When you’re inside your home, the weather outside can get extreme, but you usually won’t need to worry. It is a little different when you live on the road in your RV. The weather becomes more important because RVs are not as secure as your home. It is helpful to know how to stay up to date with weather changes and what you can do to keep your RV comfortable in extreme weather.
Depending on where you travel and what season it is, you may end up living in extreme hot or extreme cold conditions for a while.
RVing in the Heat
If you are parked without shade or trees, the inside of the RV can get almost 8 degrees warmer than the outside temperatures. If the exterior color of the RV is dark, then these internal temperatures can become even higher. Traveling in hot climates is more comfortable when you have good insulation, so this should be updated and maintained often.
One of the best ways to keep an RV cool in the heat is with an A/C unit. You will need a generator or electrical hookups to run the A/C efficiently. Given the amount of sun around you, using solar may seem ideal. But, it will take a large amount of solar power to run the A/C for any length of time for effective cooling. Larger RVs may even require two A/C systems to provide enough cooling for extreme outdoor temperatures.
My RV has 2 fantastic fans. Those are great to bring in the outside temperature and keep your RV cooler. I highly suggest investing in at least one fan for smaller rigs.
To help you stay cool inside the RV, there are a few helpful tips to keep in mind.
- Park your RV so that the awning faces the sun, and keep it rolled out to reduce sun exposure.
- If you have a smaller RV or teardrop camper, you can park it under a canopy or set up netting over them to create shade.
- For hot and dry climates, use a vent that blows inward to create a homemade swamp cooler. Get a cloth wet and drape it over the vent to cool the air as it comes in.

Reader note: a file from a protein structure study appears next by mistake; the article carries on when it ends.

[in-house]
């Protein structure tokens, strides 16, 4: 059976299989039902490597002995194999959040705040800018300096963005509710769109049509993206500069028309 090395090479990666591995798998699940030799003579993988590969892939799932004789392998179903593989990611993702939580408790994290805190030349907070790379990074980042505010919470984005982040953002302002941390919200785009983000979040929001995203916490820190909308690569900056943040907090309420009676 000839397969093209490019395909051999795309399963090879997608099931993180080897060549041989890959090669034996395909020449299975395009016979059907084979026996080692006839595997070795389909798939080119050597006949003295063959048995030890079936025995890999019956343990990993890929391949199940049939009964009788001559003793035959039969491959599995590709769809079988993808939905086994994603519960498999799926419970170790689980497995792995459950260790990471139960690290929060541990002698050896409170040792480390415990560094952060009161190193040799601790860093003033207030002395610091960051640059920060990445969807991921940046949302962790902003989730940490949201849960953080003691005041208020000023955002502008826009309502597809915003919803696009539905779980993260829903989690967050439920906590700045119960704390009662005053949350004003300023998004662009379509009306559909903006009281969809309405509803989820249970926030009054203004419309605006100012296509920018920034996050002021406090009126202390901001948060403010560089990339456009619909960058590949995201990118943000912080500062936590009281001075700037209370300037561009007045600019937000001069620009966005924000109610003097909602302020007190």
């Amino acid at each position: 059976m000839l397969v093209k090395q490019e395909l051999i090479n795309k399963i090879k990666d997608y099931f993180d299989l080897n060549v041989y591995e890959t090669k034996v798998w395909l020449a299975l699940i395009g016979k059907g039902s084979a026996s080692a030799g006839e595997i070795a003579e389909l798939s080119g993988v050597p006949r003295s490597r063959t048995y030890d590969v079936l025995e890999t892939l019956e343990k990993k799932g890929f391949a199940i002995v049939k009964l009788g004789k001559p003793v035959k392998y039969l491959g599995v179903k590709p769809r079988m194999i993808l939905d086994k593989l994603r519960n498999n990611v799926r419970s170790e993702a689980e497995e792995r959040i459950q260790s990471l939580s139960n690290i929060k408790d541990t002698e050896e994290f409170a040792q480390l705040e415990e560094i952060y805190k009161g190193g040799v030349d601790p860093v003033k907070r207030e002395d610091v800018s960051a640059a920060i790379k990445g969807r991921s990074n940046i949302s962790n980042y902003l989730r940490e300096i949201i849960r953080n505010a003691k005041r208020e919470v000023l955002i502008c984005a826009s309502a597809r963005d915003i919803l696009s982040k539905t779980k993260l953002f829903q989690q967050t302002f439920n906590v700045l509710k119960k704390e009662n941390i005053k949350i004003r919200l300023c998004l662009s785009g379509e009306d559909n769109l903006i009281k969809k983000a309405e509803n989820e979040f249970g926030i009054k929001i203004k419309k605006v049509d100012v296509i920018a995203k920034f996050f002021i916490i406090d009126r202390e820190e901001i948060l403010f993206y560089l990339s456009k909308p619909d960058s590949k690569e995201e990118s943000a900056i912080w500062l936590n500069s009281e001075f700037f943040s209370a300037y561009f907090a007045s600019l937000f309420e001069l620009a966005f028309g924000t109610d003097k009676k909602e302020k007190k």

- Attach reflective sheets to the windows to reflect heat away from the RV.
RVing in the Cold
While most people think of RVing as a summer trip, there are many people that live the full-time RV lifestyle. This means you end up living in extreme cold sometimes. Most RVs are not designed for all seasons, so if you plan to spend lots of time in extreme weather conditions you will need a better-insulated rig. Along with keeping yourself warm in the cold, it is just as important to keep the RV plumbing from freezing.
Most modern RVs have plastic plumbing to help reduce freezing. There are steps you can take to add additional protection to the plumbing and yourself when the temperatures drop.
- Consider buying a heated hose or heat tape to wrap around your pipes
- Run an incandescent bulb to deliver heat to holding tanks that are enclosed in bays
- For exposed tanks, add skirting around the RV
- Dump tanks when they are half full, so if they do freeze, there is room for expansion, and tanks will not break
- Bubble wrap and reflective sheets taped to the windows can increase insulation
- Invest in heated (or electric) blankets as they use less power than heaters
- Stock up on thermal underwear, blankets, and sleeping bags
As best as you can, try to plan travel around the weather. If certain areas are known to have severe freezes or hurricane seasons, do your best to plan accordingly.
While the weather can change in an instant, planning will minimize the risks of severe storms. Always watch weather reports in your area and pay attention to extreme weather warnings. Invest in weather apps and live radars to help keep you in the know.
- Do not drive in high winds and in bad storms.
- Seek shelter if you cannot avoid a bad storm coming your way.
You also need to keep a fully-stocked emergency kit with first aid, a flashlight, batteries, charging banks, and extra clothes and water. If you are spending a lot of time on the road, it is also worth checking your insurance coverage to get as many scenarios covered as possible. Planning ahead is the best way to prepare for extreme weather, so you can focus on having fun on the road.